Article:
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Combustion

Combustion, or burning, is a high-temperature exothermic redox chemical reaction between a fuel (the reductant) and an oxidant, usually atmospheric oxygen, that produces oxidized, often gaseous products, in a mixture termed as smoke.

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Contact breaker

A contact breaker (or "points") is a type of electrical switch, and the term typically refers to the switching device found in the distributor of the ignition systems of spark-ignition internal combustion engines.

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Crankshaft

A crankshaft—related to crank—is a mechanical part able to perform a conversion between reciprocating motion and rotational motion.

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Dead centre (engineering)

In a reciprocating engine, the dead centre is the position of a piston in which it is farthest from, or nearest to, the crankshaft.

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Dino (automobile)

Dino was a marque for mid-engined, rear-drive sports cars produced by Ferrari from 1968 to 1976.

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Distributor

A distributor is an enclosed rotating shaft used in spark-ignition internal combustion engines that have mechanically-timed ignition.

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Dynamometer

A dynamometer or "dyno" for short, is a device for measuring force, torque, or power.

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Electric spark

An electric spark is an abrupt electrical discharge that occurs when a sufficiently high electric field creates an ionized, electrically conductive channel through a normally-insulating medium, often air or other gases or gas mixtures.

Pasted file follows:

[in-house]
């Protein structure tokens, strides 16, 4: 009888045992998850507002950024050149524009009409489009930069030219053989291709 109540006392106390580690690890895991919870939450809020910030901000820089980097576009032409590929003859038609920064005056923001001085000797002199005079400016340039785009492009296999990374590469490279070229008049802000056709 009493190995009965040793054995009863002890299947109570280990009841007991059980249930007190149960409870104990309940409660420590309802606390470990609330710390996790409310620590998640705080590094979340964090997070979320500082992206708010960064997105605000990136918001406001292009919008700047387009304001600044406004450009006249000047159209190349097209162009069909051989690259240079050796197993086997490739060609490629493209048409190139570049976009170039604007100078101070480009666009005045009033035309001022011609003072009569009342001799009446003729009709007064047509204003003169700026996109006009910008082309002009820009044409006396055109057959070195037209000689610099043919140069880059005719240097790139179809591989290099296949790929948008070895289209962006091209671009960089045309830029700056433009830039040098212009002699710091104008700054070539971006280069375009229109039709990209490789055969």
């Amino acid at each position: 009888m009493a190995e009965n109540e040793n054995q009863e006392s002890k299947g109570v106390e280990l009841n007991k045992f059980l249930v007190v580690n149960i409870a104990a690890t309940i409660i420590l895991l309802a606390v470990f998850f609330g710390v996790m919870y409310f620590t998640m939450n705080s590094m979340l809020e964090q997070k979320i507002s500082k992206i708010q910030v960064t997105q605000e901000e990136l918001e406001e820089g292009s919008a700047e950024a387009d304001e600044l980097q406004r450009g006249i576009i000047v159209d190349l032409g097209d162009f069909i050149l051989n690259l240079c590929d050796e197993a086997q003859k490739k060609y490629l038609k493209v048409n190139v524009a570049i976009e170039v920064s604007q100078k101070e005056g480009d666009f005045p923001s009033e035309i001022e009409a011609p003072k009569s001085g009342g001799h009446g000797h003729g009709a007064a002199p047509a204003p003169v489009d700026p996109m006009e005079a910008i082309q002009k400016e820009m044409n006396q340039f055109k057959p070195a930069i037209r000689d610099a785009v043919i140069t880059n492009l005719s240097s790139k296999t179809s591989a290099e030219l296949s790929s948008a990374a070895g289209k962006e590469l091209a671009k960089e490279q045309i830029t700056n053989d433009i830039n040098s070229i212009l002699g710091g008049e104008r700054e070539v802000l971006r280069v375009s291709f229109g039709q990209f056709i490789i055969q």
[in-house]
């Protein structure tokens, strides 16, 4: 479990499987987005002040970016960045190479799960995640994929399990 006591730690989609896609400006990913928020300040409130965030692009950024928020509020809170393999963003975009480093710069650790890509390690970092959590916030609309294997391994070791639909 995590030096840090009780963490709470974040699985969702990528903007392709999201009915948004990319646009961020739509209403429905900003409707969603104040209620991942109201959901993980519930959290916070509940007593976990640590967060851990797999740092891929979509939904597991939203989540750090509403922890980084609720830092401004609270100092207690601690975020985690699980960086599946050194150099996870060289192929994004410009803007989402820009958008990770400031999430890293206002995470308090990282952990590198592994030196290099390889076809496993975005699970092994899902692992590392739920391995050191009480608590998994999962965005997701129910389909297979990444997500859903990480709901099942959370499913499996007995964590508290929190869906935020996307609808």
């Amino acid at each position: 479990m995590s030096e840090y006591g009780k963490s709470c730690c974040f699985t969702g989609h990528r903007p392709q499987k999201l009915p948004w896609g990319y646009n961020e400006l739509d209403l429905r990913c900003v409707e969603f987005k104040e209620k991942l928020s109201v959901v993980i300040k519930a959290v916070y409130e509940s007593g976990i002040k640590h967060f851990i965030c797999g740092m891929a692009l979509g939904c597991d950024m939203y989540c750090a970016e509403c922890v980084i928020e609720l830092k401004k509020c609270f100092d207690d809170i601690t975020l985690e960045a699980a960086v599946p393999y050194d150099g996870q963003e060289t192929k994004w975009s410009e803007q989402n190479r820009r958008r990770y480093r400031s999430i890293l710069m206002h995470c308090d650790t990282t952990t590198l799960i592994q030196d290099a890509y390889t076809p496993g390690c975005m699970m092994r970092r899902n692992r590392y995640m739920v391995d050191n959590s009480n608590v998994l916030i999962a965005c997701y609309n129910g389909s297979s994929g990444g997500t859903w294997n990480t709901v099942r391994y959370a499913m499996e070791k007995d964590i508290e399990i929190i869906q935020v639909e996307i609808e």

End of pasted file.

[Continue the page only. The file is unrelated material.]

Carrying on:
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Emission standard

Emission standards are the legal requirements governing air pollutants released into the atmosphere.

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Engine control unit

An engine control unit (ECU), also commonly called an engine control module (ECM), is a type of electronic control unit that controls a series of actuators on an internal combustion engine to ensure optimal engine performance.

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Engine knocking

Knocking (also knock,, spark knock, pinging or pinking) in spark-ignition internal combustion engines occurs when combustion of some of the air/fuel mixture in the cylinder does not result from propagation of the flame front ignited by the spark plug, but one or more pockets of air/fuel mixture explode outside the envelope of the normal combustion front.

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Fiat Dino